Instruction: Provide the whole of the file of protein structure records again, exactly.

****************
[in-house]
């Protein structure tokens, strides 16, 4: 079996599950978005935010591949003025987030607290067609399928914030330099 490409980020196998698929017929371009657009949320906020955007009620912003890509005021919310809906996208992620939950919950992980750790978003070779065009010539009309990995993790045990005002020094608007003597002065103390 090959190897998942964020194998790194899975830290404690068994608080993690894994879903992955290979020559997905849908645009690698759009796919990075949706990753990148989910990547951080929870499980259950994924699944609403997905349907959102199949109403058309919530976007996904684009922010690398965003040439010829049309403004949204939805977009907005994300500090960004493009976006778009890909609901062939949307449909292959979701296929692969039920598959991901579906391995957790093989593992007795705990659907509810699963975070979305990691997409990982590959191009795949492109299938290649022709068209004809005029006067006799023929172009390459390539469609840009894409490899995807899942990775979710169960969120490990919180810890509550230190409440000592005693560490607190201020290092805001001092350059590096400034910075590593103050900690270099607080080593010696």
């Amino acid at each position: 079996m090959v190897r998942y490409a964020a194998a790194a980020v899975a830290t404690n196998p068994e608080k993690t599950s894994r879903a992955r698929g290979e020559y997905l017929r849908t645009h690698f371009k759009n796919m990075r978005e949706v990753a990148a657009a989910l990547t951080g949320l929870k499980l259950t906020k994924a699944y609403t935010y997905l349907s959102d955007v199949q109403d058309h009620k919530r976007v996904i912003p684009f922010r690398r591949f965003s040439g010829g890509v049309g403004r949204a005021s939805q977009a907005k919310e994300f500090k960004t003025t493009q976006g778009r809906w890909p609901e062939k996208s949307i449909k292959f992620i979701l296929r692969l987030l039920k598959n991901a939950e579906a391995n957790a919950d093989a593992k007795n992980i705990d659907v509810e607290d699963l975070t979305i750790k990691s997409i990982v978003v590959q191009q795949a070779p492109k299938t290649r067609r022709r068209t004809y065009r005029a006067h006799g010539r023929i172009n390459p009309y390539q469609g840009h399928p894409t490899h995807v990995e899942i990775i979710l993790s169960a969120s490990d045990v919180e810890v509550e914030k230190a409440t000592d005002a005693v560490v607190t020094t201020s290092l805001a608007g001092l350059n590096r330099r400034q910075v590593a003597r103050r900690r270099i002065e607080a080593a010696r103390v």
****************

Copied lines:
[in-house]
């Protein structure tokens, strides 16, 4: 079996599950978005935010591949003025987030607290067609399928914030330099 490409980020196998698929017929371009657009949320906020955007009620912003890509005021919310809906996208992620939950919950992980750790978003070779065009010539009309990995993790045990005002020094608007003597002065103390 090959190897998942964020194998790194899975830290404690068994608080993690894994879903992955290979020559997905849908645009690698759009796919990075949706990753990148989910990547951080929870499980259950994924699944609403997905349907959102199949109403058309919530976007996904684009922010690398965003040439010829049309403004949204939805977009907005994300500090960004493009976006778009890909609901062939949307449909292959979701296929692969039920598959991901579906391995957790093989593992007795705990659907509810699963975070979305990691997409990982590959191009795949492109299938290649022709068209004809005029006067006799023929172009390459390539469609840009894409490899995807899942990775979710169960969120490990919180810890509550230190409440000592005693560490607190201020290092805001001092350059590096400034910075590593103050900690270099607080080593010696």
């Amino acid at each position: 079996m090959v190897r998942y490409a964020a194998a790194a980020v899975a830290t404690n196998p068994e608080k993690t599950s894994r879903a992955r698929g290979e020559y997905l017929r849908t645009h690698f371009k759009n796919m990075r978005e949706v990753a990148a657009a989910l990547t951080g949320l929870k499980l259950t906020k994924a699944y609403t935010y997905l349907s959102d955007v199949q109403d058309h009620k919530r976007v996904i912003p684009f922010r690398r591949f965003s040439g010829g890509v049309g403004r949204a005021s939805q977009a907005k919310e994300f500090k960004t003025t493009q976006g778009r809906w890909p609901e062939k996208s949307i449909k292959f992620i979701l296929r692969l987030l039920k598959n991901a939950e579906a391995n957790a919950d093989a593992k007795n992980i705990d659907v509810e607290d699963l975070t979305i750790k990691s997409i990982v978003v590959q191009q795949a070779p492109k299938t290649r067609r022709r068209t004809y065009r005029a006067h006799g010539r023929i172009n390459p009309y390539q469609g840009h399928p894409t490899h995807v990995e899942i990775i979710l993790s169960a969120s490990d045990v919180e810890v509550e914030k230190a409440t000592d005002a005693v560490v607190t020094t201020s290092l805001a608007g001092l350059n590096r330099r400034q910075v590593a003597r103050r900690r270099i002065e607080a080593a010696r103390v």